China has indicated it could relax restrictions on foreign investment in some sectors as it struggles to counter an overseas exodus of capital, while facing accusations of protectionism from U.S. President-elect Donald Trump. A record-setting wave of Chinese investment abroad has fueled concern in Beijing over capital flight, reckless spending overseas, and the yuan's fall against the U.S. dollar.
A notice from China's economic planning agency late Wednesday said foreign investment restrictions could be eased in sectors such as automotive electronics; rail transport equipment; some mining, agricultural and chemical production; theme parks; and golf courses, as well as some service industries. Such notices typically result in policy changes.
Citic Bank International's chief China economist Liao Qun said the circular from the National Development and Reform Commission (NDRC) was prompted by worries about huge outflows of capital.
China's foreign exchange reserves plunged $69 billion to a five-year low in November, according to data Wednesday, with analysts blaming capital flight and central bank attempts to support the yuan.
"They were going to open up restrictions for foreign investment anyway, but they are doing this in advance because they want more money to come in to balance out the falling foreign exchange reserves, which have been falling too fast this year," Liao told AFP.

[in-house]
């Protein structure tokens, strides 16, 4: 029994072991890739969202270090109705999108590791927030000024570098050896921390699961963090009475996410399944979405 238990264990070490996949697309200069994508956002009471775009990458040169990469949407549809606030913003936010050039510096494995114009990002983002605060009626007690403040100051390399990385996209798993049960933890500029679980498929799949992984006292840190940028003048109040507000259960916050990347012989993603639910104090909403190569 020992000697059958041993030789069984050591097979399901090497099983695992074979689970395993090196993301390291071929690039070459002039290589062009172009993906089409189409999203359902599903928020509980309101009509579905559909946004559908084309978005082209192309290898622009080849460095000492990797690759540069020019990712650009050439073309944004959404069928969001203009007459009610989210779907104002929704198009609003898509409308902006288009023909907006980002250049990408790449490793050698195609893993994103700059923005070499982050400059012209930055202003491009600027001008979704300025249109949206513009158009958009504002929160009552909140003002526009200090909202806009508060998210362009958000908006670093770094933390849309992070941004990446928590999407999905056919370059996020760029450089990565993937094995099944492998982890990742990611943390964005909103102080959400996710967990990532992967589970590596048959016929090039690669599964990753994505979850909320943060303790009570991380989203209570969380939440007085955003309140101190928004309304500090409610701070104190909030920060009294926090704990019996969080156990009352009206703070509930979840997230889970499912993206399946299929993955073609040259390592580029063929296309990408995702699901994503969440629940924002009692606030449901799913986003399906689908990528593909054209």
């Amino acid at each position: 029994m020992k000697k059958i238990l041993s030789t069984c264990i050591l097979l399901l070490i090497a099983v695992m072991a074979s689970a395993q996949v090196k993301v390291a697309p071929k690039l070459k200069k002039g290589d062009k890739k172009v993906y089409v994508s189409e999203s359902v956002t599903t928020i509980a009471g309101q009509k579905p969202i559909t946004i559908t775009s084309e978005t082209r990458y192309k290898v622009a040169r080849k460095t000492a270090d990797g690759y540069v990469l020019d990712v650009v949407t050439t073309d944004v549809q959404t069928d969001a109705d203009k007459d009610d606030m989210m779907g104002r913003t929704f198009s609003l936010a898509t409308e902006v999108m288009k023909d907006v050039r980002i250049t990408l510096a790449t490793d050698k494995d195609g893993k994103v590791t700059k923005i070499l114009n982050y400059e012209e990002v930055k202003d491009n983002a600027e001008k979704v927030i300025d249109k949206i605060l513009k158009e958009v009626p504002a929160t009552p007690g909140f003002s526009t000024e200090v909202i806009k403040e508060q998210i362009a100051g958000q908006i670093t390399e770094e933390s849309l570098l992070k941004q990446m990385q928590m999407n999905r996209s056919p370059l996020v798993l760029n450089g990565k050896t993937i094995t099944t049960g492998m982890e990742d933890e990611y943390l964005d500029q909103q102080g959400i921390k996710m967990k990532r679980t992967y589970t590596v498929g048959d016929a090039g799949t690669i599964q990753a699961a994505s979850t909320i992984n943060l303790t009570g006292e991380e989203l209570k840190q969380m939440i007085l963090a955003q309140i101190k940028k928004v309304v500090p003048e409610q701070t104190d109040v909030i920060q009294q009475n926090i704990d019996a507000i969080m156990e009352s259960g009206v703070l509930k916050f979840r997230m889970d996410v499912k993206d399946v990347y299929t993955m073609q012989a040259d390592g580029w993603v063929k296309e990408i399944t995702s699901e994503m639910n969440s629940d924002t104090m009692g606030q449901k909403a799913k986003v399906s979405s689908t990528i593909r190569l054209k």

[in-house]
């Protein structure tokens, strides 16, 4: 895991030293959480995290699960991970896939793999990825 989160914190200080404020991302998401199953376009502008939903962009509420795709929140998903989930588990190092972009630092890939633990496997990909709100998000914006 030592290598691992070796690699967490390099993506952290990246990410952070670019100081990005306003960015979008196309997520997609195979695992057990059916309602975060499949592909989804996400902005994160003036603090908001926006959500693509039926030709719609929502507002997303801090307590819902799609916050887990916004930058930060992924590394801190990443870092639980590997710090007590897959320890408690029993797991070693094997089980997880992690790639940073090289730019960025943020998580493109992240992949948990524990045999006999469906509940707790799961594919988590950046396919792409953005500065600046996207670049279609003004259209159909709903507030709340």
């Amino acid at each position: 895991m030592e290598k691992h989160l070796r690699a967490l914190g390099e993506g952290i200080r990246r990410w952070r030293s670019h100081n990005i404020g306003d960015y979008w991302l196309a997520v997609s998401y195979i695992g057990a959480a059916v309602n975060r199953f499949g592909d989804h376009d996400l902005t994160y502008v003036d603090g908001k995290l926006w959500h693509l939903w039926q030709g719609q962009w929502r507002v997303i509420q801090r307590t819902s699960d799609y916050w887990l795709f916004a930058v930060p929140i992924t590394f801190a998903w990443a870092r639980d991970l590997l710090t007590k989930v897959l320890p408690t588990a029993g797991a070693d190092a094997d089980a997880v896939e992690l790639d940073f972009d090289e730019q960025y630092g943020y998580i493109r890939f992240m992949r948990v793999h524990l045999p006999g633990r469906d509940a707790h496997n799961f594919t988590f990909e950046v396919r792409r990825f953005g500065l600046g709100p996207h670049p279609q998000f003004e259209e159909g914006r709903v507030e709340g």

Beijing is struggling to prop up the yuan as capital flows out of China's flagging economy in search of better investments in the United States, where the Federal Reserve is expected to hike interest rates next week and into 2017.
Desperate to stop cash leaving the economy, authorities have also stepped up rhetoric against what the Commerce Ministry this week called "irrational" overseas investments and taken various steps to curb money outflows.
The EU Chamber of Commerce said in a statement Thursday said China last week put in place new approval requirements for cross-border capital outflows for amounts exceeding $5 million to curb fund movements.
The Chamber criticized the move, saying it would "cause funds to be trapped in China." "It also unnecessarily exacerbates uncertainties regarding the predictability of China's investment environment," European Chamber President Jörg Wuttke said in a separate statement to AFP.
James Zimmerman, chair of the American Chamber of Commerce in China, said in a statement the group was "concerned about the added burden" the approval requirements may place on moving money overseas and would seek clarification from authorities.
Earlier this week, Trump took aim at Chinese trade and fiscal policy in a pair of tweets, accusing the country of manipulating its currency and hitting U.S. exports with heavy taxes. He has pledged to ramp up import duties on Chinese goods based on the belief that Beijing continues to "heavily tax our products going into their country".